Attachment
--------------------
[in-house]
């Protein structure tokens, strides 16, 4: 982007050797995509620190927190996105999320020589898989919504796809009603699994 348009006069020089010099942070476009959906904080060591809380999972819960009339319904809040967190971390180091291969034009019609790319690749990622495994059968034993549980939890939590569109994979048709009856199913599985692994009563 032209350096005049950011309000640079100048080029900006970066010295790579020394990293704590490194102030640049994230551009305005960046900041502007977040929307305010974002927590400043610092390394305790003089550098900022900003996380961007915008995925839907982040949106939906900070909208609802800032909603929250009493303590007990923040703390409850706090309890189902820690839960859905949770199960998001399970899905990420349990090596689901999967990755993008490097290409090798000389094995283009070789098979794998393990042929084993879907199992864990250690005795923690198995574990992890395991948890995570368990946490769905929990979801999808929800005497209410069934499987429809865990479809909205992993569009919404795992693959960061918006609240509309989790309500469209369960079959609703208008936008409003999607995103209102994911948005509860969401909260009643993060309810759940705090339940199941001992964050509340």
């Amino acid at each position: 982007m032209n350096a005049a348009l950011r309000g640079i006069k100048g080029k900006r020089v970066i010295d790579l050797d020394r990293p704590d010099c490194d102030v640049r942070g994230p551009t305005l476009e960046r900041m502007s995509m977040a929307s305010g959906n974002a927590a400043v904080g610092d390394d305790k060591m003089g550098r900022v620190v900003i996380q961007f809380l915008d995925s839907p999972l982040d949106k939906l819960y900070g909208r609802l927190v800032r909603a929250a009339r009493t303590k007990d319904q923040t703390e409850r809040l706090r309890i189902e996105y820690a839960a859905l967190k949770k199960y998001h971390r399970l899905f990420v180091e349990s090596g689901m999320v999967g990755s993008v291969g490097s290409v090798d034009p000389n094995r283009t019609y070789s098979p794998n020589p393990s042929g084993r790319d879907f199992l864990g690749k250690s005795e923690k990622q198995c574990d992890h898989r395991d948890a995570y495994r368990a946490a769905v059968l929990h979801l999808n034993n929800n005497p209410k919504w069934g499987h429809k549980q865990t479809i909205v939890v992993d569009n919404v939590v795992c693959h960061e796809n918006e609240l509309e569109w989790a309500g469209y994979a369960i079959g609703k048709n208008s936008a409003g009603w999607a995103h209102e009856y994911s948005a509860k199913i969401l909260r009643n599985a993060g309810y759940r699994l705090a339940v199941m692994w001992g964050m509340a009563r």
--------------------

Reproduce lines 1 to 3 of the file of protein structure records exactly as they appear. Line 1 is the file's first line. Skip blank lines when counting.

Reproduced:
[in-house]
């Protein structure tokens, strides 16, 4: 982007050797995509620190927190996105999320020589898989919504796809009603699994 348009006069020089010099942070476009959906904080060591809380999972819960009339319904809040967190971390180091291969034009019609790319690749990622495994059968034993549980939890939590569109994979048709009856199913599985692994009563 032209350096005049950011309000640079100048080029900006970066010295790579020394990293704590490194102030640049994230551009305005960046900041502007977040929307305010974002927590400043610092390394305790003089550098900022900003996380961007915008995925839907982040949106939906900070909208609802800032909603929250009493303590007990923040703390409850706090309890189902820690839960859905949770199960998001399970899905990420349990090596689901999967990755993008490097290409090798000389094995283009070789098979794998393990042929084993879907199992864990250690005795923690198995574990992890395991948890995570368990946490769905929990979801999808929800005497209410069934499987429809865990479809909205992993569009919404795992693959960061918006609240509309989790309500469209369960079959609703208008936008409003999607995103209102994911948005509860969401909260009643993060309810759940705090339940199941001992964050509340």
């Amino acid at each position: 982007m032209n350096a005049a348009l950011r309000g640079i006069k100048g080029k900006r020089v970066i010295d790579l050797d020394r990293p704590d010099c490194d102030v640049r942070g994230p551009t305005l476009e960046r900041m502007s995509m977040a929307s305010g959906n974002a927590a400043v904080g610092d390394d305790k060591m003089g550098r900022v620190v900003i996380q961007f809380l915008d995925s839907p999972l982040d949106k939906l819960y900070g909208r609802l927190v800032r909603a929250a009339r009493t303590k007990d319904q923040t703390e409850r809040l706090r309890i189902e996105y820690a839960a859905l967190k949770k199960y998001h971390r399970l899905f990420v180091e349990s090596g689901m999320v999967g990755s993008v291969g490097s290409v090798d034009p000389n094995r283009t019609y070789s098979p794998n020589p393990s042929g084993r790319d879907f199992l864990g690749k250690s005795e923690k990622q198995c574990d992890h898989r395991d948890a995570y495994r368990a946490a769905v059968l929990h979801l999808n034993n929800n005497p209410k919504w069934g499987h429809k549980q865990t479809i909205v939890v992993d569009n919404v939590v795992c693959h960061e796809n918006e609240l509309e569109w989790a309500g469209y994979a369960i079959g609703k048709n208008s936008a409003g009603w999607a995103h209102e009856y994911s948005a509860k199913i969401l909260r009643n599985a993060g309810y759940r699994l705090a339940v199941m692994w001992g964050m509340a009563r």